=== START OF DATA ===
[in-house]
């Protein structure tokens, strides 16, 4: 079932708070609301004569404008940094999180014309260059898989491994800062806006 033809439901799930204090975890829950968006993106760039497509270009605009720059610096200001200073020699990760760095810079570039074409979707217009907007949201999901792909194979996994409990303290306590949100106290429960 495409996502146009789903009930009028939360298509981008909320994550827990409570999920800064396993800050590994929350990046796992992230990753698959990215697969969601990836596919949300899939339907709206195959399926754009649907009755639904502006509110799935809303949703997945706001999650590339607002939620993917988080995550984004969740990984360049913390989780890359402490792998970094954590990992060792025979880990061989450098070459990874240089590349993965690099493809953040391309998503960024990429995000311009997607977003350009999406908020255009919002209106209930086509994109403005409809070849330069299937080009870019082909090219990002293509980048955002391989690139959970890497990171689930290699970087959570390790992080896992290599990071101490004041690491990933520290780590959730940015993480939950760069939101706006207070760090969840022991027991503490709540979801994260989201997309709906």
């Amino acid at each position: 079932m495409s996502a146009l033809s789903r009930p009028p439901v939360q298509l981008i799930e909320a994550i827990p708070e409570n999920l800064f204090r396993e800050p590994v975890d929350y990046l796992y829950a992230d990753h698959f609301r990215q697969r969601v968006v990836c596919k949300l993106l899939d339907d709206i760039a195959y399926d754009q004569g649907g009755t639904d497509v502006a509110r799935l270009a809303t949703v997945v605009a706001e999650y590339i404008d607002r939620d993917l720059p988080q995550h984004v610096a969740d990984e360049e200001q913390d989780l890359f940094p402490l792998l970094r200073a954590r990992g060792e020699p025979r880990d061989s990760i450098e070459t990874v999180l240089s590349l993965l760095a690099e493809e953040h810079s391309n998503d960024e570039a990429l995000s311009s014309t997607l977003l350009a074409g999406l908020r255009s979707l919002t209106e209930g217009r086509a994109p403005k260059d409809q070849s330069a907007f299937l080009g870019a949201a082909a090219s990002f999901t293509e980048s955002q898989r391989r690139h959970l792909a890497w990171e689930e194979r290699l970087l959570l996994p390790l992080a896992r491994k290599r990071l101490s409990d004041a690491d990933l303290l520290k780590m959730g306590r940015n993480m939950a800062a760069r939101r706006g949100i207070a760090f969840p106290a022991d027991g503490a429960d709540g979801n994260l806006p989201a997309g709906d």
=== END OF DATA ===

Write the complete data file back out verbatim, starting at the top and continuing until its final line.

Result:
[in-house]
């Protein structure tokens, strides 16, 4: 079932708070609301004569404008940094999180014309260059898989491994800062806006 033809439901799930204090975890829950968006993106760039497509270009605009720059610096200001200073020699990760760095810079570039074409979707217009907007949201999901792909194979996994409990303290306590949100106290429960 495409996502146009789903009930009028939360298509981008909320994550827990409570999920800064396993800050590994929350990046796992992230990753698959990215697969969601990836596919949300899939339907709206195959399926754009649907009755639904502006509110799935809303949703997945706001999650590339607002939620993917988080995550984004969740990984360049913390989780890359402490792998970094954590990992060792025979880990061989450098070459990874240089590349993965690099493809953040391309998503960024990429995000311009997607977003350009999406908020255009919002209106209930086509994109403005409809070849330069299937080009870019082909090219990002293509980048955002391989690139959970890497990171689930290699970087959570390790992080896992290599990071101490004041690491990933520290780590959730940015993480939950760069939101706006207070760090969840022991027991503490709540979801994260989201997309709906």
């Amino acid at each position: 079932m495409s996502a146009l033809s789903r009930p009028p439901v939360q298509l981008i799930e909320a994550i827990p708070e409570n999920l800064f204090r396993e800050p590994v975890d929350y990046l796992y829950a992230d990753h698959f609301r990215q697969r969601v968006v990836c596919k949300l993106l899939d339907d709206i760039a195959y399926d754009q004569g649907g009755t639904d497509v502006a509110r799935l270009a809303t949703v997945v605009a706001e999650y590339i404008d607002r939620d993917l720059p988080q995550h984004v610096a969740d990984e360049e200001q913390d989780l890359f940094p402490l792998l970094r200073a954590r990992g060792e020699p025979r880990d061989s990760i450098e070459t990874v999180l240089s590349l993965l760095a690099e493809e953040h810079s391309n998503d960024e570039a990429l995000s311009s014309t997607l977003l350009a074409g999406l908020r255009s979707l919002t209106e209930g217009r086509a994109p403005k260059d409809q070849s330069a907007f299937l080009g870019a949201a082909a090219s990002f999901t293509e980048s955002q898989r391989r690139h959970l792909a890497w990171e689930e194979r290699l970087l959570l996994p390790l992080a896992r491994k290599r990071l101490s409990d004041a690491d990933l303290l520290k780590m959730g306590r940015n993480m939950a800062a760069r939101r706006g949100i207070a760090f969840p106290a022991d027991g503490a429960d709540g979801n994260l806006p989201a997309g709906d």